Category Archives: Book Review

Book Review – Saving Face

One of the most interesting things about leading in a certain culture is you tend to understand people and organizational dynamics based on the local culture of where you’re located.

Maya Hu-Chan’s new book “Saving Face – How To Preserve Dignity and Build Trust” helps to understand what “face” and break the misunderstanding of certain terms such as the ubiquitous “saving face”.

Maya draws from the origins of face in the history and culture of China and talks through what the universal meaning, and more importantly the human meaning of face really means to individuals and organizations at large.

She transforms our thinking towards a system of honor and dignity, both in others and ourselves. Her outlining of how to break down cultural barriers and create a broader universal culture of dignity, self-worth and identity in others. By bridging these gaps in human needs and cultural divides, Maya helps us create better language – conversations – that honor all sides.

And in one of the most key chapters, she offers the concept of psychological safety that a proper perspective of face should establish. This thought creates a solid baseline to drive trust and conversations that propel others to break ceilings, tear down silos and create an agility among teams and people that are otherwise stifled because we default to “saving face”.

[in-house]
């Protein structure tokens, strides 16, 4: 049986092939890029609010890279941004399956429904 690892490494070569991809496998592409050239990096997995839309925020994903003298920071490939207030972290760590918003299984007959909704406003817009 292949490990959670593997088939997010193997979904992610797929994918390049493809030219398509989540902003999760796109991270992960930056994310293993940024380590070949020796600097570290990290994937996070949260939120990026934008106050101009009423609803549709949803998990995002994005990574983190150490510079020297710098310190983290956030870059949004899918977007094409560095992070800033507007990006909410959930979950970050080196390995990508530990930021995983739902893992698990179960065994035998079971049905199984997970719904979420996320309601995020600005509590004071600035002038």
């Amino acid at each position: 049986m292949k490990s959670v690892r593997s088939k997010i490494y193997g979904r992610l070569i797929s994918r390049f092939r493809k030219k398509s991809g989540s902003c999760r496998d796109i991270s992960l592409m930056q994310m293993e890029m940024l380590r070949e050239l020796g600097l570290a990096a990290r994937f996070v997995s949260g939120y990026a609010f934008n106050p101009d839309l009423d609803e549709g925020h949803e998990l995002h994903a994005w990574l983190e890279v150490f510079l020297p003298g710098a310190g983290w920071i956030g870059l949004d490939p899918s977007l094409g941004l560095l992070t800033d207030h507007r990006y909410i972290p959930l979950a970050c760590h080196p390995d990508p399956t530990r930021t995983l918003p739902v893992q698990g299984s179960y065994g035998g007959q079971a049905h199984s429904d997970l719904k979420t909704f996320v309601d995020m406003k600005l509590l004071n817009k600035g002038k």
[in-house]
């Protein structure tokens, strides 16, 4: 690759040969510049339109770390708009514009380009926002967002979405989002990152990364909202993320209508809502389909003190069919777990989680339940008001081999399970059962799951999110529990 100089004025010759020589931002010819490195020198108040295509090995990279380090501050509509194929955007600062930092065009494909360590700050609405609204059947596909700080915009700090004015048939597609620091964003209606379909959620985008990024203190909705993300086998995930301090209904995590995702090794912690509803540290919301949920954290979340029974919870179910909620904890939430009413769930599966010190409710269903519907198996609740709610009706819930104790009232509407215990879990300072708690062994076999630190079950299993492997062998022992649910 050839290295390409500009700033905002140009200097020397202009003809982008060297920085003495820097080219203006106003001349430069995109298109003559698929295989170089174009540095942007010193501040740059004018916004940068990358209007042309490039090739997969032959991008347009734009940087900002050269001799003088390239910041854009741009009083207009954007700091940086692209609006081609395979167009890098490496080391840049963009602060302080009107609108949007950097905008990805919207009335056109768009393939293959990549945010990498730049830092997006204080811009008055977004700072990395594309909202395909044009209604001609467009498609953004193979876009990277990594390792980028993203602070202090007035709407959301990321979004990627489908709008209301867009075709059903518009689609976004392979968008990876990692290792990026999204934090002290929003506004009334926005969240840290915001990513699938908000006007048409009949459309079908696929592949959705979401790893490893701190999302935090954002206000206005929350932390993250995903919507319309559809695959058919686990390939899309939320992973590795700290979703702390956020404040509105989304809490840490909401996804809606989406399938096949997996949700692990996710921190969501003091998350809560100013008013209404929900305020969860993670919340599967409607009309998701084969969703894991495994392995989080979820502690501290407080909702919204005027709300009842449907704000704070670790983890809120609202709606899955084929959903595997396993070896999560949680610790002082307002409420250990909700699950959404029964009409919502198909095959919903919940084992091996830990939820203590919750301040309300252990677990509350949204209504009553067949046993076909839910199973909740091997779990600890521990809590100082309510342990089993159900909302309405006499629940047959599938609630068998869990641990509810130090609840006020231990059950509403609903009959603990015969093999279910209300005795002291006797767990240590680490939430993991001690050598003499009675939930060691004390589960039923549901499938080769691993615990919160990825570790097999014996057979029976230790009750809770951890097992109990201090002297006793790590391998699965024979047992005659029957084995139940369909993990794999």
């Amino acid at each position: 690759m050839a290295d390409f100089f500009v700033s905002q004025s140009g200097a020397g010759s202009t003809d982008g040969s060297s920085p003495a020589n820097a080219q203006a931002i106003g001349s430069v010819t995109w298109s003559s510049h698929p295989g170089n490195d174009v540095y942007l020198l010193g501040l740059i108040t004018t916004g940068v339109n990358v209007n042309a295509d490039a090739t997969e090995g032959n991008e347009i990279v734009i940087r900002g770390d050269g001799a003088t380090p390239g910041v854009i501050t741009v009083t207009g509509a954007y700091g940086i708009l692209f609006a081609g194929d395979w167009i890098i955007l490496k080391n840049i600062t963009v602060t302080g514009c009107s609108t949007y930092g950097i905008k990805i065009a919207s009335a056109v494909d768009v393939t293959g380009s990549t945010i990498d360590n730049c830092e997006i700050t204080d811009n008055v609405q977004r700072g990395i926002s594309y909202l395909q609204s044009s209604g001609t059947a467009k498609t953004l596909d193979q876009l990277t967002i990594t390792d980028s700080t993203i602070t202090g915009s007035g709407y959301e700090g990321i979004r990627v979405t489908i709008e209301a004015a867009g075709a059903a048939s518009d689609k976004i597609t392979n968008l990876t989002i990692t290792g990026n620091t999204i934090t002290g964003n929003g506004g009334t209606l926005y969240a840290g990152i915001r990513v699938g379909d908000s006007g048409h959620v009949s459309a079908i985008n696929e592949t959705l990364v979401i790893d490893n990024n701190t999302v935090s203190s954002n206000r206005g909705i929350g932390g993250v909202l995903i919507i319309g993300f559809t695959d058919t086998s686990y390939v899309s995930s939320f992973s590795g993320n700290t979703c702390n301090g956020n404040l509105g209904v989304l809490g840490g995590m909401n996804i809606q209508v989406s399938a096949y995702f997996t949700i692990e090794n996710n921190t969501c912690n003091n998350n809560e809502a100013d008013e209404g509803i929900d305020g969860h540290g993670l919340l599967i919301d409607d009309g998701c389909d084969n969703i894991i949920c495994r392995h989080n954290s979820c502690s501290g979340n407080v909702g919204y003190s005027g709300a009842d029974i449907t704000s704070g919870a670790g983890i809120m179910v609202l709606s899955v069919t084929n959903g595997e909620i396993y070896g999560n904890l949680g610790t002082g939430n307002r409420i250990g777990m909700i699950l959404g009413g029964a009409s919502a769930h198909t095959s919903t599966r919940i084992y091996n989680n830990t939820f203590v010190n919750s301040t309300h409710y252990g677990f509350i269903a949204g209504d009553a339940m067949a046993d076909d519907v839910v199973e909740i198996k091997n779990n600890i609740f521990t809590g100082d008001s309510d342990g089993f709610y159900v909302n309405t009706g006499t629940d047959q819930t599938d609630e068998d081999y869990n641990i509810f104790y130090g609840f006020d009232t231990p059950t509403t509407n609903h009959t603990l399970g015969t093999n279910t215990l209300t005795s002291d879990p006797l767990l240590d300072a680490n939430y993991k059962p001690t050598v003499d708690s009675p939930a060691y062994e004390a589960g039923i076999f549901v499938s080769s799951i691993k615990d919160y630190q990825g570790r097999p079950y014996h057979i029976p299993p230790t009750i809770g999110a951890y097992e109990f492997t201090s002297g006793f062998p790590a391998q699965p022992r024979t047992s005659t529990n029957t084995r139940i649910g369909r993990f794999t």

“Saving Face” is a great book and if you’re a leader in search of greater ability to honor others and cross cultural barriers, it’s a recommended read.


Book Review – Coach The Person, Not The Problem

Marcia Reynolds is quickly becoming one of my favorite coach and leadership heroes. And her latest book, “Coach The Person, Not The Problem” is a testament to her coaching prowess.

Marcia has taken her real world experience that has paved the way for the coaching movement to bring a tremendous guide to mastering one of a coach’s toughest challenges by reflecting clients’ words and expressions back to enable them to see new possibilities and solutions.

Her book is written in a simple and conversational style that eschews the typical formulaic lists and decision tree paradigms that typical coaching experts extol. Instead of asking the usual open-ended questions, she works towards reflective questions that cause a leader to think more deeply and introspectively.

Chapter by chapter, Marcia unfolds an easy and systematic approach for what really works in the realm of coaching. She opens by exploring why coaching is so effective, then exposes the myths and false beliefs that plague so many coaches.

The core of the book is “The 5 Essential Practices” that delve into Focus, Active Replay, Brain Hacking, Goaltending and New and Next. These are designed to change the linear transactional style of coaching to a more inside out and reflective transformational style. The section on Brain Hacking is quite intriguing and you may find yourself emerging from that chapter having self reflected on your boxed in thought patterns.